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Interrupted sinusoidal projection could be used to create interrupted world maps. We follow a more practical approach and ask: How could we use this in model making?

To unwrap a sphere and project it's surface to a 2-dimensional plane in form of an interrupted sinusoidal projection, we take a look at Figure 1. We assume that the whole surface of the sphere is partitioned by meridians into \(p\) equal pieces. This in turn also divides the angles around each pole into \(p\) equal parts of \(A = 2\pi/p\). The piece shown in Figure 1 is cut from pole to pole following the lines of two adjacent meridians.

What we're after is the geodesic horizontal width \(h\) of our piece in terms of the angle \(\varphi \in [0, \pi]\) which has its maximum at \(\varphi = \pi/2\) ("equator"). Without further proof, we could express this functional dependency as follows [1]:

\[h(\varphi, p) = \arctan\bigl(\sin\varphi \cdot \tan(\pi / p )\bigr)\]

with \(\pi / p = A/2\).

Figure 2 shows the plot of the inverse function \(h^{-1}\) which flips function \(h(\varphi, p)\) upright:

Since the values of \(\varphi \) by definition cover \([0, \pi]\), equation \eqref{eq:inverse} plots it's values only for the lower right edge. The whole curve is covered by plotting \(\pm h^{-1}, \pi \pm h^{-1} \).

As stated above, Figure 2 shows the \(p\)-th part of the complete surface. So, to cover the entire surface, we need \(p\) pieces next to each other. Figure 3 shows an example with \(p = 8\) pieces and takes the spheres radius \(R\) into account.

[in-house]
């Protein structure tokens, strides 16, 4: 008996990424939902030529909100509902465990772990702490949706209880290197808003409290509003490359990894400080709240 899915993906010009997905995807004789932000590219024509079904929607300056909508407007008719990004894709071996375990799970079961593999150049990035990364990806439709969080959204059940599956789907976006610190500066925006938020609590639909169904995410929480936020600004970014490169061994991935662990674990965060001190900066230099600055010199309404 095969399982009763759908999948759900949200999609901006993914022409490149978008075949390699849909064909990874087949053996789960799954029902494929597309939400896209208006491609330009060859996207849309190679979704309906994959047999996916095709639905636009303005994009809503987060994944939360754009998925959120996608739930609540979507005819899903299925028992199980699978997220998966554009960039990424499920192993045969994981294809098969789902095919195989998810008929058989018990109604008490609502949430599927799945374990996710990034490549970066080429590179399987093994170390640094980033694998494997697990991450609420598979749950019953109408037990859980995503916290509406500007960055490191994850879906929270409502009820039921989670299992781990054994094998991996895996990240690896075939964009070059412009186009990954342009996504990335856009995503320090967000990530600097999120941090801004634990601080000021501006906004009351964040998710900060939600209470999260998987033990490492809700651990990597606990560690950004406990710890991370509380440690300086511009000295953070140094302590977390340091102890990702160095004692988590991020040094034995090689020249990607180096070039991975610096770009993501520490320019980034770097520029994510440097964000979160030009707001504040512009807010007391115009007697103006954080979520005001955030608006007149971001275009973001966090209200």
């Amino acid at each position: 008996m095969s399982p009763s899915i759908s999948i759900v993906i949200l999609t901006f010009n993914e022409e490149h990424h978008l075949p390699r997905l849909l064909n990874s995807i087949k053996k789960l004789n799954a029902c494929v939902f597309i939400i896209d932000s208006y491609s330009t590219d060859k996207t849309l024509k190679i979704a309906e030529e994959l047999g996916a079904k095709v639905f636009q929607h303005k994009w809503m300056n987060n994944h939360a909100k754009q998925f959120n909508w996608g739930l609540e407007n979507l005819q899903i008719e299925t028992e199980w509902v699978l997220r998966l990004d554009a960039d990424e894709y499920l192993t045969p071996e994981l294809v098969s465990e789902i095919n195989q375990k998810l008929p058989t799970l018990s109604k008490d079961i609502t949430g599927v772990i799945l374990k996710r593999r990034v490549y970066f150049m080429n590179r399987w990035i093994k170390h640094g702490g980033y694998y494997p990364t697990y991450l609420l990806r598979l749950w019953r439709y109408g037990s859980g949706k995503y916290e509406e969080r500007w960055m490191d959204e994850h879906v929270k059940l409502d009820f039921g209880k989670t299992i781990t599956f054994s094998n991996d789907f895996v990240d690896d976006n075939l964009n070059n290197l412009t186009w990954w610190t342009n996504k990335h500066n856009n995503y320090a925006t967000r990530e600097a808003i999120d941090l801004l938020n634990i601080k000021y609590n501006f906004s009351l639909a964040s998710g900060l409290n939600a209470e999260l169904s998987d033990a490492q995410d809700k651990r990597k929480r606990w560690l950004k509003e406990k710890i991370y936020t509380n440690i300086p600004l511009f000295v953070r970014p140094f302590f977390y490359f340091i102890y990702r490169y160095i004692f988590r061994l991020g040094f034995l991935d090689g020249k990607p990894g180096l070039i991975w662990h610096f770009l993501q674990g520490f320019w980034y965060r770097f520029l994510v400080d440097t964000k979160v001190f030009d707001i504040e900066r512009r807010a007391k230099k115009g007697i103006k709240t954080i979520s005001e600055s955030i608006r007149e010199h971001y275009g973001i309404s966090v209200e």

Practical use

A recently implemented requirement from the field of model making called for a cylindrical body with a hemispherical hood. This is a concrete application of the theory discussed here. This means that we can halve the value range of the angle: \(\varphi \in [\pi/2, \pi]\); \(R\) also becomes the radius of the cylinder. Figure 4 shows the cutting pattern that we need to apply to our chosen material:

In an ideal world, after modeling the cut material, the perfect result should look like Figure 5. However, in the real world, due to compression and stretching of the material during bending, the result is more likely to be as shown in Figure 6. A perfect result can only be achieved by exactly replicating the corresponding bending radii. In general, this is hardly feasible, so that more or less large gaps or overlaps arise.

References

E. D. Demaine, M. L. Demaine, J. Iacono, and S. Langerman. Wrapping spheres with flat paper. Computational Geometry, 42(8):748–757, 2009.

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